Business owners who have seen profit will tell you that planning is one of their top keys to success. By creating a strategy, outlining problems, and understanding resource flow, they can produce products and utilize employee talent to the best of their abilities. Unfortunately, this idea has been lost in many congregations.
Becoming an effective planner takes time; it's not a skill that can be learned overnight but should be consistently practiced. Many church leaders and pastors assume they understand how to plan for their ministry when in reality they do not. And many leaders face severe opposition in their planning from members. Not all churches utilize sound planning practices when it comes to fiscal management, facility planning and other areas that necessitate preparedness. But for those who do, their ministry is far more likely to succeed.
Pastors may have the passion and know-how for planning, but their members may not be on board. Rarely is this resistance because they are mean-spirited or trying to disrupt the church's ministry. Rather, there are usually uncomplicated reasons that can be constructively addressed when the issue is recognized. If you're a leader who has found resistance within the congregation or member who is frustrated with the lack of planning on a leader's part, perhaps it's time to figure out why—and address the issues before it's too late.
Lacking an Understanding of the Value of Planning
Church members come from varied backgrounds with a wide range of life and professional experiences. On the flip side, many church leaders have been in their professional positions for possibly their entire careers, in which case they have little secular life experiences in business. Although this is not inherently bad, it may mean they have not been exposed to good planning practices. In these cases, a little knowledge will go a long way. Providing the right information of practices and explaining the reasoning behind them can help you navigate this tricky situation.
Lacking the Needed Skills
Understanding the importance of formalized planning does not automatically turn into knowing how to do it. Taking the time to assess and educate each church leader on the needed planning skills can help smooth things over in the long run. Creating teams where each person's weaknesses are covered by another's strengths is an excellent solution here. This will create a strong team of people who understand where you're going and how to get there.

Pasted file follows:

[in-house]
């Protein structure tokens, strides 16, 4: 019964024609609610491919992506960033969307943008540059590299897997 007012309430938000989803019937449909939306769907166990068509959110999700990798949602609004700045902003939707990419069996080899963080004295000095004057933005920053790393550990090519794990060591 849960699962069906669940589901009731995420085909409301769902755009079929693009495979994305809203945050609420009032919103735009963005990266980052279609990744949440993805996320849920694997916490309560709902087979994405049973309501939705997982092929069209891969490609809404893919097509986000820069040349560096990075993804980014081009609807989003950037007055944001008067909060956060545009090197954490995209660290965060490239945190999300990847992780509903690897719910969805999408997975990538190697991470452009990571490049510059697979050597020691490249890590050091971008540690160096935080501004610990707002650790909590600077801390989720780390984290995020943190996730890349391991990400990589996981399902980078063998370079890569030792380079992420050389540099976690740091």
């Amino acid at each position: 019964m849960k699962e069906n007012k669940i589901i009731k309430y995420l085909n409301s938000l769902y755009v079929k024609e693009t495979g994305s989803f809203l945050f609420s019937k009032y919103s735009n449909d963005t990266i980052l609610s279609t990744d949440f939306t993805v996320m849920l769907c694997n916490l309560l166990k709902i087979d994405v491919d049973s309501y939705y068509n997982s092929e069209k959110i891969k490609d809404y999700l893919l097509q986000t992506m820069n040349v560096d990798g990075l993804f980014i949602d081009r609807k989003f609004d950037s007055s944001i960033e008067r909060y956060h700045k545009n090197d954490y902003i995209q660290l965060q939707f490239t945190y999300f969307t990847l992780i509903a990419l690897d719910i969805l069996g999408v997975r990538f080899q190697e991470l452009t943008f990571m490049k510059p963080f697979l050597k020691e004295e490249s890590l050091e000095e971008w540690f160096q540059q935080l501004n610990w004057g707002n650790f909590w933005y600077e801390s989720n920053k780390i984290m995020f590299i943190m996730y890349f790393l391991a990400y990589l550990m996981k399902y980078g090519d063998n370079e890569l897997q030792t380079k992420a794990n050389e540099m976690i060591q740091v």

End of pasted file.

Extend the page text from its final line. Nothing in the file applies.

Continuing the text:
Overwhelmed With Work or Life
Many times, regardless of how knowledgeable, skillful or well-intentioned your church members or leaders are, they might just be overwhelmed with life. Work may be busy, or they're going through a family crisis that is causing their resistance to planning. These people are overwhelmed, and allowing them the space to breathe may be a better solution than roping them into the process.
Planning Was Never a Factor Before
If you're a new pastor or member at a church that has been doing things the same way for a while, switching up the style can be met with disagreements. If people haven't utilized a formal planning process before, they may be reluctant to change from their ways. These types of individuals, although hesitant at first, may turn out to be great, active planning participants when shown the benefits of the process. Educate them while also giving them a say, and you won't be sorry.
Regardless of the reason, failing to plan can be a detriment to the church and something that can change with the right attitude and knowledge. By using a formalized planning strategy and techniques, churches can understand the barriers that might inhibit efforts while improving the likelihood of successful outcomes. Investing in learning how to plan as a pastor or church leader can be an effective way to create an even stronger ministry.
Dr. Tom McElheny serves as the director of Christian education for several Sarasota, Florida churches, holds advanced degrees in business and education and is CEO of his company ChurchPlaza.
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